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Misc

International Space Station Living Can Affect the Body in the Most Unusual Ways

posted: 03/08/17
by: Rachel Riederer

There are currently six astronauts living onboard the International Space Station. As they orbit the Earth, the crew conducts all kinds of research experiments in the microgravity environment. And some of the most important knowledge that comes from the ISS comes from the astronauts' own bodies. In that extreme environment, "some really funky things happen to your body," says astronaut Leland Melvin, who has completed two missions to the ISS. Among other things, after his time away from Earth's gravity, Melvin came back to Earth an inch taller.

Why would time in space make a person grow? On Earth, the downward pull of gravity causes compression of the vertebrae--without that gravity, the spine expands, and this lengthening makes astronauts taller. Astronaut Scott Kelly, who in 2016 returned from a yearlong tour on the ISS, was a full two inches taller on the space station than he had been before the mission.

But a lengthening spine is the least of the bodily changes that astronauts undergo on the ISS. The reduced gravity can also change the pressure of the fluids in astronauts' heads, which can lead to pressure building up on the optic nerve, resulting in changes in vision. They never know how much a person's vision may change, so the ISS stocks extra pairs of glasses in a variety of prescriptions, just in case.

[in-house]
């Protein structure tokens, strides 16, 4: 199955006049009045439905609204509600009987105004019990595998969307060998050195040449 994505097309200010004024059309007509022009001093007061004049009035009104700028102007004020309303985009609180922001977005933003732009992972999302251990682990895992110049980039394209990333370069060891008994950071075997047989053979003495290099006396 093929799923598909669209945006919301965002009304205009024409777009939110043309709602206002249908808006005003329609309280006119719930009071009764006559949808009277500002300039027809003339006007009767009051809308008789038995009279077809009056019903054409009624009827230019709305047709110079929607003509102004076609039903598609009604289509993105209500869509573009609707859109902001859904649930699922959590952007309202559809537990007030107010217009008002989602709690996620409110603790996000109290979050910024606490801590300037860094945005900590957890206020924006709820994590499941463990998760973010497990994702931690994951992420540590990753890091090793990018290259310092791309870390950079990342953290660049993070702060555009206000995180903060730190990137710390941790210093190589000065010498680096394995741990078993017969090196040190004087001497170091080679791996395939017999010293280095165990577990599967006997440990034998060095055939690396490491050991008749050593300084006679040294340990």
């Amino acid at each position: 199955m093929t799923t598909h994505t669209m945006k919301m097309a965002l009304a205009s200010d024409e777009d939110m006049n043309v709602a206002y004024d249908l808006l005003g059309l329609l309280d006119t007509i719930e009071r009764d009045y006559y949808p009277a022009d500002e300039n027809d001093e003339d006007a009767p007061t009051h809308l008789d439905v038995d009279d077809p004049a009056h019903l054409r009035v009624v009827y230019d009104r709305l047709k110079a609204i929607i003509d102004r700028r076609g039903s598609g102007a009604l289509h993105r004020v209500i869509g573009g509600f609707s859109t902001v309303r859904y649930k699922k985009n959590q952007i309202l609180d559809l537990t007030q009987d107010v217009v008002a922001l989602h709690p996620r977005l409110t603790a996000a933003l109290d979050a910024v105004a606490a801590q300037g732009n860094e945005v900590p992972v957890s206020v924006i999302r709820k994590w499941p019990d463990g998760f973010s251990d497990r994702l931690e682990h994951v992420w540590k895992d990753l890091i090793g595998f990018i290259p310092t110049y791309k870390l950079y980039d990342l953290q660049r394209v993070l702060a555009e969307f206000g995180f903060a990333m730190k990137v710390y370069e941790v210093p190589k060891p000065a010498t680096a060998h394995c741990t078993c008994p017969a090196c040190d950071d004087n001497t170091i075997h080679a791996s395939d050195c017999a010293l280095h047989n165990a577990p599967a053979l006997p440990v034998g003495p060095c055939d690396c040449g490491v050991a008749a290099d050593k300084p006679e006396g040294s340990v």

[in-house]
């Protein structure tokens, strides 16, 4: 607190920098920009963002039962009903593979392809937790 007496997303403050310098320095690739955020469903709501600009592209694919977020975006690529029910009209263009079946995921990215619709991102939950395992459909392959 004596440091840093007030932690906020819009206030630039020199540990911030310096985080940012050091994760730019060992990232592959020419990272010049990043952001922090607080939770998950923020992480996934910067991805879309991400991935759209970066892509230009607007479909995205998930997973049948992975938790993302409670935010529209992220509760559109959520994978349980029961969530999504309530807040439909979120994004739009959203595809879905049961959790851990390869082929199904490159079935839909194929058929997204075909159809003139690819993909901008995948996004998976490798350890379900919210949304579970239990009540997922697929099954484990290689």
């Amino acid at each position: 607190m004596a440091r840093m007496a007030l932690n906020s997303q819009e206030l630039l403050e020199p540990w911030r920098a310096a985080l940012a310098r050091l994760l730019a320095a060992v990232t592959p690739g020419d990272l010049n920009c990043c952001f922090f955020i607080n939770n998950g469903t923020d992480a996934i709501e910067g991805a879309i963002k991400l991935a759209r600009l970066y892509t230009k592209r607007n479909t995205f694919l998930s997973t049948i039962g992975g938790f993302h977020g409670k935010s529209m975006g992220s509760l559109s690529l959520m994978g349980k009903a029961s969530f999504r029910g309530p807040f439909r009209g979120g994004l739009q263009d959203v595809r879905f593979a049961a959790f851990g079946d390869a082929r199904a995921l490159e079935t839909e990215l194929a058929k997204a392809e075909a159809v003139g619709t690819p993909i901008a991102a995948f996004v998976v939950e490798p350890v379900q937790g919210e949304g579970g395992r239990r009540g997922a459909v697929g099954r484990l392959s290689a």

Our hearts are used to pumping hard to get blood to travel upwards from our lower body, against the pull of gravity. Without that resistance to work against, astronauts' hearts actually change shape and shrink in size. Similarly, muscles can atrophy because, floating in the ISS, astronauts don't have to work against gravity's resistance to move themselves around. The key to avoiding these ill effects--on space as on Earth--is exercise. On the ISS, astronauts exercise for an average of two hours a day, using equipment that's specially designed for this low-gravity environment.

Often, the human health research from the ISS turns out to be just as useful back here on Earth. For example, knowing that astronauts in the micro-gravity environment experience a loss of bone density, NASA conducted a study to see how much those effects could be offset by taking a supplement called bisphosphonate, which helps bones retain important minerals. The study not only benefitted the astronauts, but also bedridden patients and the elderly back here on Earth, who also experience bone loss and can benefit from the same treatment.

The latest rocket shipment of supplies to the ISS contained some research material that sounds quite hazardous to human health--a sample of the drug-resistant "superbug" MRSA. The bug mutates here on Earth, and researchers suspect it may mutate even faster in the stressful conditions of a micro-gravity environment. Seeing how the bug mutates in space would give health researchers here a head start, a glimpse into how the bug might behave in the future. And this would allow them to get a head start on designing life-saving drugs.

For anyone concerned about a dangerous bacteria being kept in such close quarters to the crew of the ISS: don't worry. The MRSA is locked up tight in three levels of containment. The crew members can breathe easy, and focus on their research and workouts.


Explore Discover Life! We're probing questions about Mars, from how humans might live there to where alien life might be hiding to survive the extremes. Plus, find out how we're preparing for the journey via extended stays on the ISS.

This experience is brought to you by the sci-fi thriller LIFE, in theaters March 24th.

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